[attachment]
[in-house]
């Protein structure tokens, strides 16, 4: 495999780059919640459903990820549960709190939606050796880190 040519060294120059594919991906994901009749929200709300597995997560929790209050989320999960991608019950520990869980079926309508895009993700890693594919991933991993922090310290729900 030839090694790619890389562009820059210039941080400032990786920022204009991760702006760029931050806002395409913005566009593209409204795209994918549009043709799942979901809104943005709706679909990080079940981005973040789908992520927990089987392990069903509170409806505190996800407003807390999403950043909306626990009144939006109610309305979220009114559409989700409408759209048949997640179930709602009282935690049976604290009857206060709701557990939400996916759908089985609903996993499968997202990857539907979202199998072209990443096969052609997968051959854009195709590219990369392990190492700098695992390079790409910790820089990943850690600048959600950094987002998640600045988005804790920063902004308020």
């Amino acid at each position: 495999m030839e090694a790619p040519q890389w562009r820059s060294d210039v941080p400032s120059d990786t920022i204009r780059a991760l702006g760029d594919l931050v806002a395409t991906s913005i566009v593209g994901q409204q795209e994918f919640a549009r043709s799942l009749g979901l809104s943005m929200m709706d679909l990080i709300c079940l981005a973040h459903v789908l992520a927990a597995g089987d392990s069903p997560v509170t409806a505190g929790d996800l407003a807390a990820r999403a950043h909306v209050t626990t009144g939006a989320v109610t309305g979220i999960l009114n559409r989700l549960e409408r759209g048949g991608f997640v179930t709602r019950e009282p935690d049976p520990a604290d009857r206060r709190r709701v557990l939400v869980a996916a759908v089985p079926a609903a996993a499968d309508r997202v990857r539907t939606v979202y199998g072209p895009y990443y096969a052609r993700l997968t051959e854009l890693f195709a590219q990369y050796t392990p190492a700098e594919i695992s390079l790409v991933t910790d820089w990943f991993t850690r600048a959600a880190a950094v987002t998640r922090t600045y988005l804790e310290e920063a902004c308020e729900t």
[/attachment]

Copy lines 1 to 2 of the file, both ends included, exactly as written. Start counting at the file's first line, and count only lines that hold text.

[in-house]
């Protein structure tokens, strides 16, 4: 495999780059919640459903990820549960709190939606050796880190 040519060294120059594919991906994901009749929200709300597995997560929790209050989320999960991608019950520990869980079926309508895009993700890693594919991933991993922090310290729900 030839090694790619890389562009820059210039941080400032990786920022204009991760702006760029931050806002395409913005566009593209409204795209994918549009043709799942979901809104943005709706679909990080079940981005973040789908992520927990089987392990069903509170409806505190996800407003807390999403950043909306626990009144939006109610309305979220009114559409989700409408759209048949997640179930709602009282935690049976604290009857206060709701557990939400996916759908089985609903996993499968997202990857539907979202199998072209990443096969052609997968051959854009195709590219990369392990190492700098695992390079790409910790820089990943850690600048959600950094987002998640600045988005804790920063902004308020």